New plumbing products and systems have come a long way in terms of performance and water conservation in recent years. Unfortunately, restrooms in many institutional and commercial facilities continue to use outdated, inefficient plumbing fixtures, valves, toilets and faucets that contribute to water waste and drive up utility costs.
By identifying top water wasters in restrooms and fine-tuning inspection, maintenance, and monitoring procedures, maintenance and engineering managers can eliminate or minimize water waste. Beyond that, they can use benchmarks to determine whether a plumbing retrofit is the most appropriate course of action.
Outdated technology, piping leaks, and seal leaks are three of the top water-wasters in restroom plumbing systems. Old fixtures — those made before 1992, when regulations on low-flow showerheads, toilets, urinals, and sink faucets went into effect — used twice as much water as newer fixtures. This combination can make it difficult for managers to hold the line on utility budgets, especially when added to continued water and sewer rate increases.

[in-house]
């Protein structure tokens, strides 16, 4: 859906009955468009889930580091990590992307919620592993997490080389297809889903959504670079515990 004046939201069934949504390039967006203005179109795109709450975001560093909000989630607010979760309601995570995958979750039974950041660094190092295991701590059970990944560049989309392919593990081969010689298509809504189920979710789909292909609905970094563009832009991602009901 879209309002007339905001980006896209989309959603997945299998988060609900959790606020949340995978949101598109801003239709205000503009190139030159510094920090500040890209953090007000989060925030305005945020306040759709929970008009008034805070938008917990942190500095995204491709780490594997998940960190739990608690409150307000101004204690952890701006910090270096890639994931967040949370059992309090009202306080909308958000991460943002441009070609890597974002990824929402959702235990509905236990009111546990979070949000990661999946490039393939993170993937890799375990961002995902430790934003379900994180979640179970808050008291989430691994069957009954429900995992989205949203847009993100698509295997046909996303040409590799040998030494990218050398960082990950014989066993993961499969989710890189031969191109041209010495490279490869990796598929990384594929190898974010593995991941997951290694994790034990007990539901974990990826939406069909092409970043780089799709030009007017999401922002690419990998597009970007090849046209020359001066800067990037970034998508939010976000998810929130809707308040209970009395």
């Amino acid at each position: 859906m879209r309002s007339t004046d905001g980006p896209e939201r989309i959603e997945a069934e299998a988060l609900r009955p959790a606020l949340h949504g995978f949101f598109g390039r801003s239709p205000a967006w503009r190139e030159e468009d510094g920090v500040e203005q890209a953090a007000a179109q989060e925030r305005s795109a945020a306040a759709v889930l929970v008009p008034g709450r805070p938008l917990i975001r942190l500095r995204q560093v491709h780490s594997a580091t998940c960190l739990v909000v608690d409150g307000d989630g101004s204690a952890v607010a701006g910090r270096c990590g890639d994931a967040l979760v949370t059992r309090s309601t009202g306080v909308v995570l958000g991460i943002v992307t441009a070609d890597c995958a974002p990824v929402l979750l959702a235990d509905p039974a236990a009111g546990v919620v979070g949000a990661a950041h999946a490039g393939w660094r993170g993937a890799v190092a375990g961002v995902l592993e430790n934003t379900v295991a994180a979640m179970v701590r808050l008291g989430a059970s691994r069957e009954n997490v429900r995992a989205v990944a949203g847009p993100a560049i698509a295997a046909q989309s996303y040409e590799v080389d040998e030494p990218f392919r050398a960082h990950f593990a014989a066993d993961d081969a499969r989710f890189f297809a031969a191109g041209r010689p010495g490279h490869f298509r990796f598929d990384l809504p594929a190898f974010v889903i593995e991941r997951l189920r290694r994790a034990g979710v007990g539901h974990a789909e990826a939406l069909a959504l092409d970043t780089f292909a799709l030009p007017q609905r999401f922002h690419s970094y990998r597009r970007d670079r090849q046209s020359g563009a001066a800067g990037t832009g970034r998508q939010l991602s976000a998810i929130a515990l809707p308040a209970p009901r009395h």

Vigilance is the best defense against wasted water in restroom plumbing systems. The sooner technicians can identify the source, the quicker they can prevent water waste. Regular, preventive inspections are the surest way to spot and correct problems.
One waste-reducing strategy is submetering, which measures the flows in various areas and can help managers determine which buildings or systems are the biggest users and wasters. One quick way to determine the presence of leaks is to read the meter at two-hour intervals when no water is being used. The difference between the two is water wasted from leaks. With this comparison, managers can focus conservation efforts and resources on projects and produce the largest paybacks.
3. Restroom Retrofits Generate Savings for Atlanta Airport